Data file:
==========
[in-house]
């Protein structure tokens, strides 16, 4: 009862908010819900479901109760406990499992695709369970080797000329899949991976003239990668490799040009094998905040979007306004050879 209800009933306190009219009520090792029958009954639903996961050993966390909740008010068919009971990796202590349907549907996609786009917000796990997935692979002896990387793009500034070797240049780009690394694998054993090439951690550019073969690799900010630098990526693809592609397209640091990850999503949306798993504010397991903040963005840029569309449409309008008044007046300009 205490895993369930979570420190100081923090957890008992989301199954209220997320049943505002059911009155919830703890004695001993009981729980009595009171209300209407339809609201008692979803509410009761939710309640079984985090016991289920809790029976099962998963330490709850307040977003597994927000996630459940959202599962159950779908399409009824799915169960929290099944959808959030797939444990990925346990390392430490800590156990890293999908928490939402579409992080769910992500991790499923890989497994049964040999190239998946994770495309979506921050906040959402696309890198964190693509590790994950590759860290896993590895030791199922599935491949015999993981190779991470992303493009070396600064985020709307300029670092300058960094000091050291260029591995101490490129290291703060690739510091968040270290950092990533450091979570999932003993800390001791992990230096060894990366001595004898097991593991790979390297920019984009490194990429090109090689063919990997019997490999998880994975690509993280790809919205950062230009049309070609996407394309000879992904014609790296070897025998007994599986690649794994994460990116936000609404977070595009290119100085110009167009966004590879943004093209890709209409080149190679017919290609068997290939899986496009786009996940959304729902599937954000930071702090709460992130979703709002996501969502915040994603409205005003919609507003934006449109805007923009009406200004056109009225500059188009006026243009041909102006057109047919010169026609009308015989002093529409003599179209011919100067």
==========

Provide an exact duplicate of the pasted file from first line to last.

[in-house]
């Protein structure tokens, strides 16, 4: 009862908010819900479901109760406990499992695709369970080797000329899949991976003239990668490799040009094998905040979007306004050879 209800009933306190009219009520090792029958009954639903996961050993966390909740008010068919009971990796202590349907549907996609786009917000796990997935692979002896990387793009500034070797240049780009690394694998054993090439951690550019073969690799900010630098990526693809592609397209640091990850999503949306798993504010397991903040963005840029569309449409309008008044007046300009 205490895993369930979570420190100081923090957890008992989301199954209220997320049943505002059911009155919830703890004695001993009981729980009595009171209300209407339809609201008692979803509410009761939710309640079984985090016991289920809790029976099962998963330490709850307040977003597994927000996630459940959202599962159950779908399409009824799915169960929290099944959808959030797939444990990925346990390392430490800590156990890293999908928490939402579409992080769910992500991790499923890989497994049964040999190239998946994770495309979506921050906040959402696309890198964190693509590790994950590759860290896993590895030791199922599935491949015999993981190779991470992303493009070396600064985020709307300029670092300058960094000091050291260029591995101490490129290291703060690739510091968040270290950092990533450091979570999932003993800390001791992990230096060894990366001595004898097991593991790979390297920019984009490194990429090109090689063919990997019997490999998880994975690509993280790809919205950062230009049309070609996407394309000879992904014609790296070897025998007994599986690649794994994460990116936000609404977070595009290119100085110009167009966004590879943004093209890709209409080149190679017919290609068997290939899986496009786009996940959304729902599937954000930071702090709460992130979703709002996501969502915040994603409205005003919609507003934006449109805007923009009406200004056109009225500059188009006026243009041909102006057109047919010169026609009308015989002093529409003599179209011919100067």